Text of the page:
Thanks, Wayne
     
    Last edited: Apr 16, 2010
  7. masterPsmith

    masterPsmith New Member

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    Wayne,
    All you want to do is remove the tool marks, burrs, etc. and polish the engagement surfaces. Don't change any existing angles or reduce the size of the engagement surfaces on the hooks. Done properly, this will reduce your pull by half. Take your time and and don't hurry. Check your work often under magnification. Most of the time, the amount of material removed in the process is up to .001" and usually at the most, .002" on the engagement surfaces.


    Jim...................
     
  8. Californiagunner

    Californiagunner New Member

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    Mini-14 Trigger Job

    Jim: Thank you sir! That's all I needed. I had done a light job of standing and stoning (brown & white ceramics) and the pull dropped from 5-1/2# to 4-1/2+#. I "chickened out" to go any further until knew what I was doing was right, and then I saw your post. Now I can work (ease) my way done to 3-1/2 to 4#. I'll let you know how it worked out.

    Thanks again, Wayne
     
  9. rifleman55

    rifleman55 New Member

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    The one thing not mentioned is when smoothing the secondary sear, it will sometimes need a little metal taken off the contact point that holds it from going forward.
    It has to be within a spicific range or you will have problems with the rifle doubling.
    If doubling becomes a problem, the secondary sear is what needs adjustment.
    Be careful, it's a restricted part. Shorten the contact point too much, you can lay it flat and peen the end to lenghten it.
    If the rifle doubles, the contact point usually needs just a very slight bit of metal taken off so that the secondary sear is closer to the main sear, but you do need clearence so that the hammer can get past both to reset.

    John K
     
    Last edited: Jan 25, 2011
  10. Vikingdad

    Vikingdad New Member

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    What are your thoughts on installing an over-travel stop screw? It looks to me like one could rather easily be installed, but the way I am thinking of doing it might necessitate making a small cavity in the stock to accommodate the screw. Once set it could be lock-tighted in place.
     
  11. Vikingdad

    Vikingdad New Member

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    Also, would it not make sense to polish the hammer nose where it contacts the sears?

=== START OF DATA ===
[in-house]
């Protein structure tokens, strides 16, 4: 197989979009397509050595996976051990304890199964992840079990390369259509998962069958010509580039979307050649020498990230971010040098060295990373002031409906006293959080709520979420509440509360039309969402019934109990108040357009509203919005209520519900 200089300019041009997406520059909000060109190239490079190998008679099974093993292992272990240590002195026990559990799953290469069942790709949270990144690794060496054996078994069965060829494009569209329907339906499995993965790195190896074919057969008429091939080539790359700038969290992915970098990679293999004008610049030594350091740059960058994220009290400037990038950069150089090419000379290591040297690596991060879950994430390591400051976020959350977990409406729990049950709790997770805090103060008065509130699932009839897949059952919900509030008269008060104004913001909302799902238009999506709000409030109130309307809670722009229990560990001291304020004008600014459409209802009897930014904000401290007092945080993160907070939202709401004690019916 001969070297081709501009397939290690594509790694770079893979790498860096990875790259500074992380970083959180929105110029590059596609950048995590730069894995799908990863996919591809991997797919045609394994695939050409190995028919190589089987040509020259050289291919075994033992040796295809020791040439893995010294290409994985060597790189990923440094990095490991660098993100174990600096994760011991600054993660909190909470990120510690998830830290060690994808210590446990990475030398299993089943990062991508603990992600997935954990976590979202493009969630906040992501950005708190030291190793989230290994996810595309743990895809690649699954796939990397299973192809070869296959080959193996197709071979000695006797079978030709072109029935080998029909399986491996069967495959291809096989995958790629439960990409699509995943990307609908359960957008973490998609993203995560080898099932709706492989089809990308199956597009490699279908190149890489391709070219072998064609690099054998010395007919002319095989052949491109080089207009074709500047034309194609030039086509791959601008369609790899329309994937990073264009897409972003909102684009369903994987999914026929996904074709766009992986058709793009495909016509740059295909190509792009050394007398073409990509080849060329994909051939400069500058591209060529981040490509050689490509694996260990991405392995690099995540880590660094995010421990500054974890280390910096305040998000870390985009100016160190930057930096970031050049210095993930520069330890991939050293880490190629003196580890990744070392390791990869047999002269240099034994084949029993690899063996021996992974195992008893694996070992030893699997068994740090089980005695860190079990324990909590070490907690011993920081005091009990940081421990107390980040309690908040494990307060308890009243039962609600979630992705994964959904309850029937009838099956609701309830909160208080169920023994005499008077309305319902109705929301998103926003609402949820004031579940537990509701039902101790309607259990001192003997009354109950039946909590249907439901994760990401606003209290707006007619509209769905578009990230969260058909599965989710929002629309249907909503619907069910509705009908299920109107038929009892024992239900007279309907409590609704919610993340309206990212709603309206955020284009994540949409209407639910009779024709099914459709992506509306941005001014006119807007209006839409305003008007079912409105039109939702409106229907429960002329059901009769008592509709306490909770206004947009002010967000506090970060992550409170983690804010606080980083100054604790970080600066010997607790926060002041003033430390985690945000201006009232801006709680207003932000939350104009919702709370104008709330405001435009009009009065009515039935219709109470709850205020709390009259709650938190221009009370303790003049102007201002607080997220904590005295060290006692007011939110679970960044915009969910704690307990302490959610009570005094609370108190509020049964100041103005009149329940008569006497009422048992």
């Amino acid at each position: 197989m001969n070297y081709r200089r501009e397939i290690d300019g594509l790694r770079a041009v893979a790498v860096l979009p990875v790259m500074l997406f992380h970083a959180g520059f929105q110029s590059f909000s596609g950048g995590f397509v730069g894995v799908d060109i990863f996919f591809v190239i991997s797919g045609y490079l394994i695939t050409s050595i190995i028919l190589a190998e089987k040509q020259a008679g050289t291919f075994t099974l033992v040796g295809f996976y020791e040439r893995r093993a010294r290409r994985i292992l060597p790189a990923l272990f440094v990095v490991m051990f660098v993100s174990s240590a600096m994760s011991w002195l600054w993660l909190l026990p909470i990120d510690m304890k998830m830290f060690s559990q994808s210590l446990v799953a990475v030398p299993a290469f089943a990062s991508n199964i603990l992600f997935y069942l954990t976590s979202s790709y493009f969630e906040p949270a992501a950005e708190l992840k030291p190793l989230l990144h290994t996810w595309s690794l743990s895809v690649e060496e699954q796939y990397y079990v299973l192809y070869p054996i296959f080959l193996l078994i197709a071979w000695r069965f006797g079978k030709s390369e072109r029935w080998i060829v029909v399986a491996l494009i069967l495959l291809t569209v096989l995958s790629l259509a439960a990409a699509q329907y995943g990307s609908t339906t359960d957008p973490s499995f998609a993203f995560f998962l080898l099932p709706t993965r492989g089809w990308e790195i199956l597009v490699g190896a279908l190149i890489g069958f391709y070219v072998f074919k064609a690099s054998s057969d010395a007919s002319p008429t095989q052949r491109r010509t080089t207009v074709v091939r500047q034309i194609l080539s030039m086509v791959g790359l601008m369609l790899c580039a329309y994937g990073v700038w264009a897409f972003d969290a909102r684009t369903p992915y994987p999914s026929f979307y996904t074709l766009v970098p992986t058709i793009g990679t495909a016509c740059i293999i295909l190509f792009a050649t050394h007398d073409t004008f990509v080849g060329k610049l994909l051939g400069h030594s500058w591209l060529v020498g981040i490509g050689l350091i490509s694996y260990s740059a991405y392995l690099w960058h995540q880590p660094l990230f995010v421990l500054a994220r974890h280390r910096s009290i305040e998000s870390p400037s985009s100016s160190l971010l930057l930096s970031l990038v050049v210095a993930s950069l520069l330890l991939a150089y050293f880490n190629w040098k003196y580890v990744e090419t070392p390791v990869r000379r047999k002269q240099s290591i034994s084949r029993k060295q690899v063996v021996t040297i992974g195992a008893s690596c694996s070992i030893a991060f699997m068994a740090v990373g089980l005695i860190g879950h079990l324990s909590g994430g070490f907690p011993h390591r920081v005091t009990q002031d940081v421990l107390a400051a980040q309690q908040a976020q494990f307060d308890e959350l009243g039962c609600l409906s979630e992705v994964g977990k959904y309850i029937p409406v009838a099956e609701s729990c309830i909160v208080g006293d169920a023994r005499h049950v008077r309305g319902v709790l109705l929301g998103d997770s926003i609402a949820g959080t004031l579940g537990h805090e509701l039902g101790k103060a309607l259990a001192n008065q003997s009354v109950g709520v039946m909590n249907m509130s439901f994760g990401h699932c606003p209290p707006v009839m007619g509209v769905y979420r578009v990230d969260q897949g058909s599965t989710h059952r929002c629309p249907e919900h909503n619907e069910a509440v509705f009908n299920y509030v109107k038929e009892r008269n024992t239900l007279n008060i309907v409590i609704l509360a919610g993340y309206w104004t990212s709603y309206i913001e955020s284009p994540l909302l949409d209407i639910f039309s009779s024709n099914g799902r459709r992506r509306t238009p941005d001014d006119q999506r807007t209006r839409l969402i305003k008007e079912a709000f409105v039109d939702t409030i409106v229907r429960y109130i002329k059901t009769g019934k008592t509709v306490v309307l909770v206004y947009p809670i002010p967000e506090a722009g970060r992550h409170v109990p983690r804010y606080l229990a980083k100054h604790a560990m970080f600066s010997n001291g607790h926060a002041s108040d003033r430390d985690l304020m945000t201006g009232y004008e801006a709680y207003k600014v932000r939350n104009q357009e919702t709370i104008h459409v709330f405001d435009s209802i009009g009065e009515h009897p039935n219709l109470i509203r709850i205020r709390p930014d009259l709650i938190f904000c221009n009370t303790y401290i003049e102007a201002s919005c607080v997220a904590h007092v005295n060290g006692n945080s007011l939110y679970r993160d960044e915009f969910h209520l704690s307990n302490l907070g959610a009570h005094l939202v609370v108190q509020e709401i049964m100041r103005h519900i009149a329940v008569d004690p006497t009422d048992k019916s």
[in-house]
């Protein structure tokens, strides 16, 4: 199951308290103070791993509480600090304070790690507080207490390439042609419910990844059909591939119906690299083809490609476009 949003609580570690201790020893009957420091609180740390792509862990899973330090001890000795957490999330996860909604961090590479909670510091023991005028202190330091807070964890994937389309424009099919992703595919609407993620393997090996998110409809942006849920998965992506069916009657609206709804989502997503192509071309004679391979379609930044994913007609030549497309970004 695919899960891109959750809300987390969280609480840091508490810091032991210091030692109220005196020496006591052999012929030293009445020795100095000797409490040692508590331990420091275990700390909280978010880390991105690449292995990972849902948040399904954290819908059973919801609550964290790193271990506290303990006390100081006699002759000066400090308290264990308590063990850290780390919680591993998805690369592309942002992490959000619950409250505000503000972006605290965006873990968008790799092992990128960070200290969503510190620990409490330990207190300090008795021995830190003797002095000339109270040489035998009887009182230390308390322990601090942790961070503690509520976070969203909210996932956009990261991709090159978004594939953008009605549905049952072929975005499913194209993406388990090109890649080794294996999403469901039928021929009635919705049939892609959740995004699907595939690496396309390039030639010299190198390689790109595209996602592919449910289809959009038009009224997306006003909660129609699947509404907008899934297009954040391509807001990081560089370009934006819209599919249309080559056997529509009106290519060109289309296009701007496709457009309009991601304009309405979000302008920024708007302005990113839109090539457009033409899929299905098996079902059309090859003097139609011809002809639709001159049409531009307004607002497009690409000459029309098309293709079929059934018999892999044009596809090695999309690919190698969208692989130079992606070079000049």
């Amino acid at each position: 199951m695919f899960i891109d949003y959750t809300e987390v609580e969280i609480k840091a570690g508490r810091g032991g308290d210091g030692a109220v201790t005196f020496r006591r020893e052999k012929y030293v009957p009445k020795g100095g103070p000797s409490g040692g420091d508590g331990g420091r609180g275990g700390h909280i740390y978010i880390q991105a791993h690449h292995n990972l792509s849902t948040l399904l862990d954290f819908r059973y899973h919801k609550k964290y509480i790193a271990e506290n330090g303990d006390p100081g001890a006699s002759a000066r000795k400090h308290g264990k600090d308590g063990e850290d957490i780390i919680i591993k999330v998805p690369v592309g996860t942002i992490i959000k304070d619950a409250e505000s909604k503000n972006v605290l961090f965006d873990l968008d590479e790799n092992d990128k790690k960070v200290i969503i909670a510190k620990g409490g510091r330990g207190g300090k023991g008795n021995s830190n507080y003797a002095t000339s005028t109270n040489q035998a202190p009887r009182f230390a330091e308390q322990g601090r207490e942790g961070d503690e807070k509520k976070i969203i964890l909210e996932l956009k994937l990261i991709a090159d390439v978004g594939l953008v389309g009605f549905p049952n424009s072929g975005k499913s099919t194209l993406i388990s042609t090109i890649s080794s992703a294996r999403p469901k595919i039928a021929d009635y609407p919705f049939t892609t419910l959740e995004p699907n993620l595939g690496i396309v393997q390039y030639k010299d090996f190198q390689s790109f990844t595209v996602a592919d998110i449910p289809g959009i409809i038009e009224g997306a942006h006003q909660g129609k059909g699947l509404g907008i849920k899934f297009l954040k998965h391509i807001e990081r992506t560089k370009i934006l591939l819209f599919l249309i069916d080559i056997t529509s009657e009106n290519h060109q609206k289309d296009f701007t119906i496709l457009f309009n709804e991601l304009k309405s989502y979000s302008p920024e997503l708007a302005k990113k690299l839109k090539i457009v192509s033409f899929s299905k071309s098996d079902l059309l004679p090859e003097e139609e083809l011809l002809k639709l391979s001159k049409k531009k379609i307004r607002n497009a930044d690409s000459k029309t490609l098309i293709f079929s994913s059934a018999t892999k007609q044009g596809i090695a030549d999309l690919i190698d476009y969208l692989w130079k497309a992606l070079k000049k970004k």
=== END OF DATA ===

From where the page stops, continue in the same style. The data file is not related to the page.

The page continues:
12. masterPsmith

    masterPsmith New Member

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    An overtravel stop screw is not needed on the Mini and not recemended.

    Jim
     
  13. masterPsmith

    masterPsmith New Member

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    The hammer nose is polished on every trigger job I do. I overlooked posting that photo when I did the series..

    You might want to go to the introduction section and tell us a little about yourself. It is customary for newcomers to do so......................

    Jim.............
     
    Last edited: Mar 7, 2011
  14. Vikingdad

    Vikingdad New Member

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    "You might want to go to the introduction section and tell us a little about yourself. It is customary for newcomers to do so....."

    My bad. I'll do that
     
  15. Mongo

    Mongo Active Member Supporter

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    Trigger spring question

    How do you delete a post?
     
    Last edited: Mar 18, 2011
  16. rifleman55

    rifleman55 New Member

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    I put one in mine, drilled through the pad on the back of the trigger guard9behind the rear of the opening for the trigger at the rear) at the right angle, threaded it and put an adjustable screw in it.
    You must allow for a little additional movement of the trigger after it breaks being a semi auto.
    When It's just right, I use red lock tite to hold it in place.
    Easy to do, but don't try to adjust it too tight, leave a little overtravel.
    It's not really necessary, but just about every rifle and handgun I have has one. Go too tight and it just might not work when you need it to, you have been warned.

    John K
     
  17. scottybaccus

    scottybaccus New Member

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    I installed one as described, after seeing a video of it done on one of the TNP videos. It was well worth the effort and I must disagree with MasterP, it is very beneficial and highly recommended by any that have tried it.